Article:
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Reg O - Aggregate Lending Limit
Answer by Randy Carey, BOL Guru
Guru Bios

Question:  Can the bank set preapproved lending guidance on insiders? We would like to set an aggregate lending limit to each bank insider that would not need board approval if it met certain underwriting guidelines such as maximum DTI, minimum DSC, etc. I believe we would have these guidance levels approved yearly by the board. I am trying to make sure that we are not in violation of anything by doing this.

Answer:  It can be done, but only with proper documentation. The following staff opinion may give you some guidance (footnotes omitted):

REGULATION O: RECORD OF BOARD APPROVAL MUST REFLECT MORE THAN MERE NOTICE OF INSIDER BORROWING
FDIC-95-8, June 22, 1995

This is in response to your letter of May 1, 1995 concerning 12 C.F.R. Part 215 Loans to Executive Officers, Directors, and Principal Shareholders of Member Banks (Regulation O) ("Regulation O") which is made applicable to insured nonmember banks by section 337.3 of FDIC regulations (12 C.F.R. 337.3).

You state in your letter that your depository institution, (the "Bank"), was examined by the "State" Department of Banking and Finance (the "Department"). The Department cited minutes from a meeting of the board of directors of the Bank in November, 1994 wherein lines of credit for insiders of the Bank were approved, as containing insufficient information to meet the requirements of section 215.4(b)(l) of Regulation O. You enclose a copy of the board minutes and request our opinion as to whether the minutes provide sufficient information to satisfy Regulation O requirements. If we conclude that the minutes do not satisfy Regulation O, you request that we advise you as to what information should be provided.

Section 215.4(b)(1) of Regulation O requires the prior approval of the board of directors of a bank before an extension of credit (to include the granting of a line of credit) may be made to an insider of the bank which is in excess of $25,000 or 5 percent of the bank's unimpaired capital and unimpaired surplus, whichever is higher. The approval must be given by a majority of the entire board of directors of the bank. The insider who is to receive the loan must abstain from that vote. Prior approval is not required, however, for an extension of credit pursuant to a line of credit that was approved by the board of directors of the bank within 14 months of the date of the extension of credit as long as that approval was in accordance with section 215.4(b)(l).

When asked to address this issue in the past, the FDIC has stated that the record of the board of directors' approval of an extension of credit to an insider must reflect more than a mere notice of an insider borrowing up to a stated amount, coupled with a recital that the terms of the loan are not to be preferential. At a minimum, the record should reflect the following information regarding the loan to be approved;
  1. the name of the borrower;
  2. the upper ceiling of the loan;
  3. whether the loan is secured or unsecured;
  4. the interest rate or range, if possible (e.g., "prime plus");
  5. the type of loan; and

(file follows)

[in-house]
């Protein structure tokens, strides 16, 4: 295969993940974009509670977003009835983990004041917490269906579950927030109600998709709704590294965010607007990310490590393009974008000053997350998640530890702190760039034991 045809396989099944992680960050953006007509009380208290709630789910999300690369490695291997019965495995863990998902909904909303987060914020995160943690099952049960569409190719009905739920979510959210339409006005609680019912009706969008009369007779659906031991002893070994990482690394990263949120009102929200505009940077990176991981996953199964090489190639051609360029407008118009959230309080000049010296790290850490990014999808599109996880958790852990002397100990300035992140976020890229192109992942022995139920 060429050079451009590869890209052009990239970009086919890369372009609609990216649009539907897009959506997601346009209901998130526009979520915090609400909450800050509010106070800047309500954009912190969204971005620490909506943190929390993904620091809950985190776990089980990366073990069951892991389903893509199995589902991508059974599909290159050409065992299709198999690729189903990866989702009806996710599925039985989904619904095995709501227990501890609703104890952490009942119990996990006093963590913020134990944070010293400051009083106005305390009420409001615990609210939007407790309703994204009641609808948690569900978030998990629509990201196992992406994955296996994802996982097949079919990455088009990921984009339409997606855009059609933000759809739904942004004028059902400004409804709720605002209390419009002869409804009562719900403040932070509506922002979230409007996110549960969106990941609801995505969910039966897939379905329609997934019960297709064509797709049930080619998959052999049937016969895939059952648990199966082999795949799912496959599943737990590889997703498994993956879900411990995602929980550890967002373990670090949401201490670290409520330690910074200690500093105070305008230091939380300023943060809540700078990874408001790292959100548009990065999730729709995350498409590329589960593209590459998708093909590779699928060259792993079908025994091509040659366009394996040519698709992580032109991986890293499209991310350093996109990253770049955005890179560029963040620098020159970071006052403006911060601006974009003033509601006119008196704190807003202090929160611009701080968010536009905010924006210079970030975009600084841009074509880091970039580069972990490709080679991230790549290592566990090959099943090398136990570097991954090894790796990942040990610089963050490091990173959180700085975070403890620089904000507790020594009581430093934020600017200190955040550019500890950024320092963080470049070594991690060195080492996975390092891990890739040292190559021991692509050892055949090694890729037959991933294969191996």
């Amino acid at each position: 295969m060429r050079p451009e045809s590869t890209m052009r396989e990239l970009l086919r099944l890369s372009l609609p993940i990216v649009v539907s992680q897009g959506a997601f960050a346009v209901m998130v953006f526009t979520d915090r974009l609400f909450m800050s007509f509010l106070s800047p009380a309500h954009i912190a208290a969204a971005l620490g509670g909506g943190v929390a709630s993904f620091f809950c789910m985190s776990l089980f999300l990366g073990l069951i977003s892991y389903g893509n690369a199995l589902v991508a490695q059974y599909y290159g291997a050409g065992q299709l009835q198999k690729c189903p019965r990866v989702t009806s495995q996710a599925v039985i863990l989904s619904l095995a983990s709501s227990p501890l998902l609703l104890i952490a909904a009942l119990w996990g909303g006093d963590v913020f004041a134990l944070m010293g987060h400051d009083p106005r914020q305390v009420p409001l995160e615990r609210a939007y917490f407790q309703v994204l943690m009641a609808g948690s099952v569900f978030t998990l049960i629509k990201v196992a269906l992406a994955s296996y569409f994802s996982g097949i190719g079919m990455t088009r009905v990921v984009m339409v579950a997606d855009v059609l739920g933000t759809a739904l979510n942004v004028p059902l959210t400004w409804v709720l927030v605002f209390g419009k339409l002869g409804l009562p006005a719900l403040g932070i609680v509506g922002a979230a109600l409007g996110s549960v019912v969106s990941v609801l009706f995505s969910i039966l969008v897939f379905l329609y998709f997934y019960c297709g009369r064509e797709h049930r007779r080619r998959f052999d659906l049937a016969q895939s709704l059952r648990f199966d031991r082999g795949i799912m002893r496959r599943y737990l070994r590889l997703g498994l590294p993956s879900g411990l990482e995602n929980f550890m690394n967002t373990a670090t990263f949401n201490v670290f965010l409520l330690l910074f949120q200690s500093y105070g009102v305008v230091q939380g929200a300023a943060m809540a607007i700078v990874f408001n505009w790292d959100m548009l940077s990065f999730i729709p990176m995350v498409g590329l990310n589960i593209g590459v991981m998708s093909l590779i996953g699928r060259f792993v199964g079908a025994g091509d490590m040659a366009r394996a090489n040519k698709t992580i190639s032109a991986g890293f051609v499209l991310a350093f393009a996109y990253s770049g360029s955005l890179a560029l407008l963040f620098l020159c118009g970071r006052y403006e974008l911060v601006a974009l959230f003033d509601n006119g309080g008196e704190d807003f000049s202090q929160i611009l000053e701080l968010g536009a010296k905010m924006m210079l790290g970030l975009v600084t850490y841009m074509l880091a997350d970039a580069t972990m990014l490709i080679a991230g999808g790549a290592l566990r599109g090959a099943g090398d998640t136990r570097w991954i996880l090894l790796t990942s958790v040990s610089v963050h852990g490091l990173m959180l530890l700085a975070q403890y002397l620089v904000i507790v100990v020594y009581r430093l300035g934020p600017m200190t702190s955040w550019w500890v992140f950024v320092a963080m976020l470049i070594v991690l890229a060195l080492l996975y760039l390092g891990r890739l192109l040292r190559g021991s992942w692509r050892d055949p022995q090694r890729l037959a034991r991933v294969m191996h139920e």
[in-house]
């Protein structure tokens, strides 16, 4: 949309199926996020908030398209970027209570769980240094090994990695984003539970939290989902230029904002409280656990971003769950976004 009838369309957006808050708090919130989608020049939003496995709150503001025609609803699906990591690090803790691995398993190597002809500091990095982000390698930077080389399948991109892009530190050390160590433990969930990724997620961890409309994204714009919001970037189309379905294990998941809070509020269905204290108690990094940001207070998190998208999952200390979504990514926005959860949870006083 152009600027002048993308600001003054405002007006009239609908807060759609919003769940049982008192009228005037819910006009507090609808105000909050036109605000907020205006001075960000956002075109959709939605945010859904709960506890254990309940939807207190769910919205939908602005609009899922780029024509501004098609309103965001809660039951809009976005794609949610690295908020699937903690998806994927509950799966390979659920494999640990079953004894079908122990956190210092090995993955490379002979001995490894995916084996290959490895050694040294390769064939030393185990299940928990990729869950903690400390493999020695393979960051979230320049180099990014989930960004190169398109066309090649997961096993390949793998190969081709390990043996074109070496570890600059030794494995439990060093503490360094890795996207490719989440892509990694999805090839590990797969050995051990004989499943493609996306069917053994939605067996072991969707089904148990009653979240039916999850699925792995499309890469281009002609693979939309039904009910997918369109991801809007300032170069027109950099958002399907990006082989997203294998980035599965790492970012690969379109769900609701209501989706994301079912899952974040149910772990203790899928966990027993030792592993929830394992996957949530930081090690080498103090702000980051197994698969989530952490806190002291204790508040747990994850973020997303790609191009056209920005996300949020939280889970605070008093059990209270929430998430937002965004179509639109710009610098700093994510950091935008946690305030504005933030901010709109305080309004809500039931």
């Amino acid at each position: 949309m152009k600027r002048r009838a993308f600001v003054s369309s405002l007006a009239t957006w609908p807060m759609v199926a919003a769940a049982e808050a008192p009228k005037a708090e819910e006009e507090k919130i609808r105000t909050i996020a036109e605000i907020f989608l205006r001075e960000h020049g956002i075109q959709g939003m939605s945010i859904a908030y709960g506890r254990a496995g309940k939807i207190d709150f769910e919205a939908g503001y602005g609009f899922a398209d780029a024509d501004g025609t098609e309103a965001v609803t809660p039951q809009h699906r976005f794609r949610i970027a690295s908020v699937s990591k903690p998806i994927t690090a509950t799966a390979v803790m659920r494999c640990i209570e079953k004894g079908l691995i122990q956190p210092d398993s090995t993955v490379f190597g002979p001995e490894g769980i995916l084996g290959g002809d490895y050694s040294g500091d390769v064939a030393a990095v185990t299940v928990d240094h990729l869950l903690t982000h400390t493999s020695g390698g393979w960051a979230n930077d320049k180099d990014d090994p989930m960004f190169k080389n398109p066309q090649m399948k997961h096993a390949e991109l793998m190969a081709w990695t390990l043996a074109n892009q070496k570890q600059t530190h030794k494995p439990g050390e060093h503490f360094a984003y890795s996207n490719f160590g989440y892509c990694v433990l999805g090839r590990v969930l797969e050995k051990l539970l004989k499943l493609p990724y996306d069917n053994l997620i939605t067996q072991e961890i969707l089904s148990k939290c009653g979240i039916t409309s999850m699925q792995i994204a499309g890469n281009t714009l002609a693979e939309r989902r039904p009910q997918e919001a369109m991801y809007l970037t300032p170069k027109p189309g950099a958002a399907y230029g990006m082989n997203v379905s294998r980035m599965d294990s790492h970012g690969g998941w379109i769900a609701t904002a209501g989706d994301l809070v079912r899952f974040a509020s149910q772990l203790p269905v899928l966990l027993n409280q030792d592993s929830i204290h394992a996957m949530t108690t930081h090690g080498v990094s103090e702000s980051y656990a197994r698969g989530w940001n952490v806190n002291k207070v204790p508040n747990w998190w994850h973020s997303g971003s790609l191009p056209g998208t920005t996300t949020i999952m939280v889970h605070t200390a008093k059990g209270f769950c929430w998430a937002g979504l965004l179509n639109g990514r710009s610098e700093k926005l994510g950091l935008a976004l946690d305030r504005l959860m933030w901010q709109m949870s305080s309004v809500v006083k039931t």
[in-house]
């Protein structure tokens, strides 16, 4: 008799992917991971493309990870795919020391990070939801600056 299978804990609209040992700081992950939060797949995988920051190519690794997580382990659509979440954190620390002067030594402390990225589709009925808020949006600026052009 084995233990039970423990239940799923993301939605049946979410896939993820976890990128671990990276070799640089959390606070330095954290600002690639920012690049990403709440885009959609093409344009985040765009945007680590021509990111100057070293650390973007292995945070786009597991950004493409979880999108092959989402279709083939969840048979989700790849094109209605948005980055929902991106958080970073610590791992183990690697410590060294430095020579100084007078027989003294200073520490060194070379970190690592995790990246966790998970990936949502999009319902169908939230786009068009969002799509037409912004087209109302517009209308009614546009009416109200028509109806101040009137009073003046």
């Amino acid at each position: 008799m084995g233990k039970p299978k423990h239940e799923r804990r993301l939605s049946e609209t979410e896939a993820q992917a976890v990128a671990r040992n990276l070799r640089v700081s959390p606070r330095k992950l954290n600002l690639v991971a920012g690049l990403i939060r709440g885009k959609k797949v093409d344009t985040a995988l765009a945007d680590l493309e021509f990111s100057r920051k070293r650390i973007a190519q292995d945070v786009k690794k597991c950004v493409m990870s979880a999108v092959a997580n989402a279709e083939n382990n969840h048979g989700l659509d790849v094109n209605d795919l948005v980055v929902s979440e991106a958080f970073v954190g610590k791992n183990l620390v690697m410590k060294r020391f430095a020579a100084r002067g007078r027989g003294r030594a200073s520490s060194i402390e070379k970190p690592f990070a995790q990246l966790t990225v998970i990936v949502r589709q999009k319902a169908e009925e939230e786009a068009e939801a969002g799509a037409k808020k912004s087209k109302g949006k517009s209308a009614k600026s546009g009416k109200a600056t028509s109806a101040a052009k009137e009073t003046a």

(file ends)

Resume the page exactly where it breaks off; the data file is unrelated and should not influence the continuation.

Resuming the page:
6. the terms of the loan, to the extent possible.
The board of directors should be aware of these basic aspects of the loan at the time of approval. Regulation O places the responsibility for insider loan review with the board of directors. Consequently, the board of directors may only approve loans whose basic terms are known to them. Where the board of directors approves a line of credit, however, a loan officer or committee may approve draws by an insider on that line of credit without further action by the board of directors for up to 14 months from the date of approval as long as the line of credit was originally approved by the board of directors in accordance with section 215.4 (b).

Review of the minutes from the November, 1994 meeting of the board of directors of the bank indicates that several of the criteria listed above are unsatisfied, namely: the upper ceiling of the loan (a definite sum must be listed, stating "up to legal lending limits" will not suffice); whether the loans are secured or unsecured; the loan's interest rate or range; the loan type; and the terms of the loan, to the extent that they are known at the time of approval. We therefore agree with the Department's finding that the minutes of the November, 1994 meeting are insufficient to satisfy the requirements of section 215.4 (b) of Regulation O.

We contacted staff of the Board of Governors of the Federal Reserve System (the "FRS") to inquire whether there is any conflict between the position set forth above and FRS staff opinions which you cite in your letter of May 1, 1995. FRS staff have informed us that, in their opinion, a "good faith assessment of the creditworthiness of a bank official" which both FRS opinions state must be made by a board of directors when approving an insider's line of credit, can be read to require that the basic terms of the loan must be known by the board of directors at the time of the prior approval. FRS staff cautioned that the staff opinion on blanket resolutions should not be interpreted to mean that the requirement may be satisfied by simply listing the official's name and the phrase "up to the lending limit". There therefore appears to be no inconsistency between FDIC and FRS advisory opinions on this question.

We recommend that, in the future, the minutes of your board of directors list the information listed above. If this step is taken, the recordkeeping requirements of section 215.4(b) should be satisfied.

First published on BankersOnline.com 5/19/08






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